I recently took a walk in Central Park in the snow and encountered these adorable snow-sculpture polar bears. Then, I continued on a visit to some of my favorite spots in the lower half of the park: Belvedere Castle, the Ramble, Bow Bridge, Bethesda Fountain and Terrace, and the Mall with the Literary Walk and the Women’s Rights Pioneers Statue. Enjoy the photos! Click on a photo to enlarge them.
Snowbanksy 2021 was the clever and cute work of artist Heidi Hatry. She created more than two dozen polar bears out of snow by the 86th street westside entrance and the east side of the reservoir. The bears were accompanied by climate crisis messages such as “Mommy, what’s a carbon footprint?” and “Let us chill”.
Belvedere Castle is situated atop Vista Rock and offers sweeping views of Central Park with the Great Lawn to the north, the Ramble to the south, and the cityscape all around. The castle also houses one of the Park’s visitor centers and a gift shop. The outdoor pavilion is a popular spot for wedding photography, and it over looks the Turtle Pond (last picture, frozen and covered with snow) and the Delacorte Theatre. Since 1919, the National Weather Service has also collected meteorological data like temperature, wind, and rainfall from the Castle.
Bow Bridge was the first cast-iron bridge in the Park. It is also the second-oldest in the United States. The bridge resembles an archer or violinist’s bow. Bow Bridge was built between 1859 and 1862 and therefore is not part of the Park’s original design. It was added to provide a direct route from Cherry Hill to the Ramble.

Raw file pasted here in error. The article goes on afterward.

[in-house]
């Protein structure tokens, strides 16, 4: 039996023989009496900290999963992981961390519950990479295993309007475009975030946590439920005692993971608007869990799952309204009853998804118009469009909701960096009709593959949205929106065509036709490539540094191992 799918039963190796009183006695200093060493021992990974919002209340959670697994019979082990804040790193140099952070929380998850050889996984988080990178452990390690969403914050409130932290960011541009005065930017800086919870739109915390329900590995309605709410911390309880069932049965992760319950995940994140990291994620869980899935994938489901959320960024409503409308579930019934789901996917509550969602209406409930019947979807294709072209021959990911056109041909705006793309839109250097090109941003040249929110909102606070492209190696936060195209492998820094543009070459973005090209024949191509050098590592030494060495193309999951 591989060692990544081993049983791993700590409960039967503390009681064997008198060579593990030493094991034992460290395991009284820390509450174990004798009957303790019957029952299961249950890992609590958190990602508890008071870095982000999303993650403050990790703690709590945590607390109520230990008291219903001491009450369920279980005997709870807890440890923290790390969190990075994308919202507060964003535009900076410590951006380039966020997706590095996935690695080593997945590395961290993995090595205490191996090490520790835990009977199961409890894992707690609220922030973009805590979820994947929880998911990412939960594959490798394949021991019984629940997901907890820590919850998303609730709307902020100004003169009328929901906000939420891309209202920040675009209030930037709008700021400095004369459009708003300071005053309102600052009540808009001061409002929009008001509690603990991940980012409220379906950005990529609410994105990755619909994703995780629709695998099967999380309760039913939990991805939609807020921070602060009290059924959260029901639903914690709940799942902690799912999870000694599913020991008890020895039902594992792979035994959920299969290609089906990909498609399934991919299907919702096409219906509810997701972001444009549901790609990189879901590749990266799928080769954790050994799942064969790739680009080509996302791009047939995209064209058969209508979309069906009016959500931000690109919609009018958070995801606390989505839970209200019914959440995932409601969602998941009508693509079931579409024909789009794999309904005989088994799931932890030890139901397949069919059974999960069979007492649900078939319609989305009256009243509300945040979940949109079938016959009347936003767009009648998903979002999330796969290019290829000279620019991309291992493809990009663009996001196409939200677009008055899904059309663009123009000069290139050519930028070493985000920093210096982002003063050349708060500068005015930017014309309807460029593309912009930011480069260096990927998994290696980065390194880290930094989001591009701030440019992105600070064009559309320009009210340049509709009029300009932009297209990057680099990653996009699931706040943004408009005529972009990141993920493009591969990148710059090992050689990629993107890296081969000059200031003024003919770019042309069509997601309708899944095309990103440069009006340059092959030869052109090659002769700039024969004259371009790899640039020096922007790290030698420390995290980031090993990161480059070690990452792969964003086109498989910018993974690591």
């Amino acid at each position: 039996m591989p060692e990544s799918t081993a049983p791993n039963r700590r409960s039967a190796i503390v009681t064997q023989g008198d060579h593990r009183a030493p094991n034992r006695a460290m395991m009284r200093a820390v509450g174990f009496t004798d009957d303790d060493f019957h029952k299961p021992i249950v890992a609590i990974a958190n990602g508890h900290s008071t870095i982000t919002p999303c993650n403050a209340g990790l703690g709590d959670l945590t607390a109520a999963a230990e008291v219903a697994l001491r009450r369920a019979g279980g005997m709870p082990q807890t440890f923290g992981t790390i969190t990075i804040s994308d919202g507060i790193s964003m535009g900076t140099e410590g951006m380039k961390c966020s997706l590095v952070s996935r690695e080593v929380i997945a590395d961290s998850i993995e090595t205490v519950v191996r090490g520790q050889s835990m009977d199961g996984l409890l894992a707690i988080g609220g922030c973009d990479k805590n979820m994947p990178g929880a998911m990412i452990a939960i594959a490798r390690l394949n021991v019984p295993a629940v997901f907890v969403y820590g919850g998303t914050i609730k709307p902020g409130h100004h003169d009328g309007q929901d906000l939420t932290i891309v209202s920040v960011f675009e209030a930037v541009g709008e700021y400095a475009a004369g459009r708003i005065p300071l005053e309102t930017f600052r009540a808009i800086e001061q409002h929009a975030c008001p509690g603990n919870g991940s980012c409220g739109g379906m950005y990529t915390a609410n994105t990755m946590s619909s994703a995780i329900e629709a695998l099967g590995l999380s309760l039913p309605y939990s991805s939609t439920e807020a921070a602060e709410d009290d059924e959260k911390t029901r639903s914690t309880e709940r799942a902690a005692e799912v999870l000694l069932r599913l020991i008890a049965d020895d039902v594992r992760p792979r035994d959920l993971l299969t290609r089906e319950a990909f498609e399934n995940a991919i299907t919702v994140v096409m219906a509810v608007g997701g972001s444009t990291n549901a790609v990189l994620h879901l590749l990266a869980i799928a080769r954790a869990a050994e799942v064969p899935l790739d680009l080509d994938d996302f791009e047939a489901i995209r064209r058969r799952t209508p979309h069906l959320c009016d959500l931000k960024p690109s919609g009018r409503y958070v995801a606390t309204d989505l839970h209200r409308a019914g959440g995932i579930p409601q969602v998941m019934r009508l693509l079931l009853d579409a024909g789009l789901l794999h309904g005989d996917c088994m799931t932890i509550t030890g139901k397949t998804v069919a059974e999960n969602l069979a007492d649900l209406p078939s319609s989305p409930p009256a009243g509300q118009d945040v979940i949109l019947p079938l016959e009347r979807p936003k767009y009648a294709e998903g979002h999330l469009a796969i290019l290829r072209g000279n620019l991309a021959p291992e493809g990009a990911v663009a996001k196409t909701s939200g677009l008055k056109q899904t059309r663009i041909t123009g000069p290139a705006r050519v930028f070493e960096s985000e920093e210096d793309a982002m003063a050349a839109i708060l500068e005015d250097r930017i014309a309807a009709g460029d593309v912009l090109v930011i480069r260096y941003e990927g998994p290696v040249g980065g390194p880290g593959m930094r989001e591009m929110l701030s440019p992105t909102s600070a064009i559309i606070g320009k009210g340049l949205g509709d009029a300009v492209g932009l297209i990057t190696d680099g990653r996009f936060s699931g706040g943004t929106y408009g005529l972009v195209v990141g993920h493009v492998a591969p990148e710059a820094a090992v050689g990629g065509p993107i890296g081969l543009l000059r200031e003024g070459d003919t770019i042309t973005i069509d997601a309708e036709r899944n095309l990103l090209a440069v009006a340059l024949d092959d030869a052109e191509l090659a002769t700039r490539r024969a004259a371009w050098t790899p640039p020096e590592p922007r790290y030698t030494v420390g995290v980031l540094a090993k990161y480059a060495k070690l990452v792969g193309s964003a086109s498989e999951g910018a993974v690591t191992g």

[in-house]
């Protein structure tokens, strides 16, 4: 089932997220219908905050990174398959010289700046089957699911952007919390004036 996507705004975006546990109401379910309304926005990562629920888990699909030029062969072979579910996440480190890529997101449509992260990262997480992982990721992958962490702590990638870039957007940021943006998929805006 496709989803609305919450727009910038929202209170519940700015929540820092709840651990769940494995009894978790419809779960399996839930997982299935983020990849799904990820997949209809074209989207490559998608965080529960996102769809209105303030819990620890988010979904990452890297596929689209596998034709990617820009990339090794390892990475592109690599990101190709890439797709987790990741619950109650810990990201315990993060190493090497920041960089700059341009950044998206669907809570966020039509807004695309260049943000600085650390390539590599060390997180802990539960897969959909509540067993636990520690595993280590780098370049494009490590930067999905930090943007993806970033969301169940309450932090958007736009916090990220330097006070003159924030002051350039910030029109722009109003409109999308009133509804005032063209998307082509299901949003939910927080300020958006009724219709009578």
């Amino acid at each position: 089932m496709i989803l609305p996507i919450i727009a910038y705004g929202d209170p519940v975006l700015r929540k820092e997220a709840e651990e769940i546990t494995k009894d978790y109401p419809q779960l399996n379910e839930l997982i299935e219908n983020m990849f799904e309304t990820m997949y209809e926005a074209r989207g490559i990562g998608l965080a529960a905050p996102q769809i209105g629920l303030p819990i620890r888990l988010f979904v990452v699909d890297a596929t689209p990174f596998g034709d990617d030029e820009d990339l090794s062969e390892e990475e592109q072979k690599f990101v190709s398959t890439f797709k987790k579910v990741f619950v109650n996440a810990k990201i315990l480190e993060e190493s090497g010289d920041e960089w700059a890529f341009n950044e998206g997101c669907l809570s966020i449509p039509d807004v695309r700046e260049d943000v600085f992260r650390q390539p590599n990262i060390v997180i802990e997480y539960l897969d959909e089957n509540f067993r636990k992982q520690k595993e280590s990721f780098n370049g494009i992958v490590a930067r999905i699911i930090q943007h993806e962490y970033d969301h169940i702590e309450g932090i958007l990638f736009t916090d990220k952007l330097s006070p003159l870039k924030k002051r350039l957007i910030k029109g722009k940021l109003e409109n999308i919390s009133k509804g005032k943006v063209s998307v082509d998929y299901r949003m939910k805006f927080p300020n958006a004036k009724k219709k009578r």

Bethesda Terrace overlooks the Lake and the Loeb Boathouse and stands at the end of the long, tree-lined promenade known as the Mall. There are intricate carvings on the Terrace’s ramps, balustrades, and piers with the themes of nature, art, science, and love. Some of the Terrace’s most unique and beautiful artwork remains relatively hidden from plain view under the Arcade. The Minton Tile Ceiling was handmade in the 1860s by England’s renowned Minton and Company., it features 49 panels and nearly 16,000 elaborately patterned encaustic tiles. The Arcade has the only ceiling in the world featuring Minton tiles.
Sculptor Emma Stebbins created Bethesda Fountain to commemorate the 1842 opening of the Croton Aqueduct, which brought fresh water from Westchester County into New York City and ended the cholera epidemic. The fountain was first major piece of public art in New York City commissioned from a woman. It references the gospel of John, which describes an angel blessing the Pool of Bethesda and giving it healing powers.
Sculptor Meredith Bergmann created the Women’s Rights Pioneers monument. The sculpture features Sojourner Truth speaking, Susan B. Anthony organizing, and Elizabeth Cady Stanton writing. It commemorates the centennial of the ratification of the 19th Amendment, which gave women the right to vote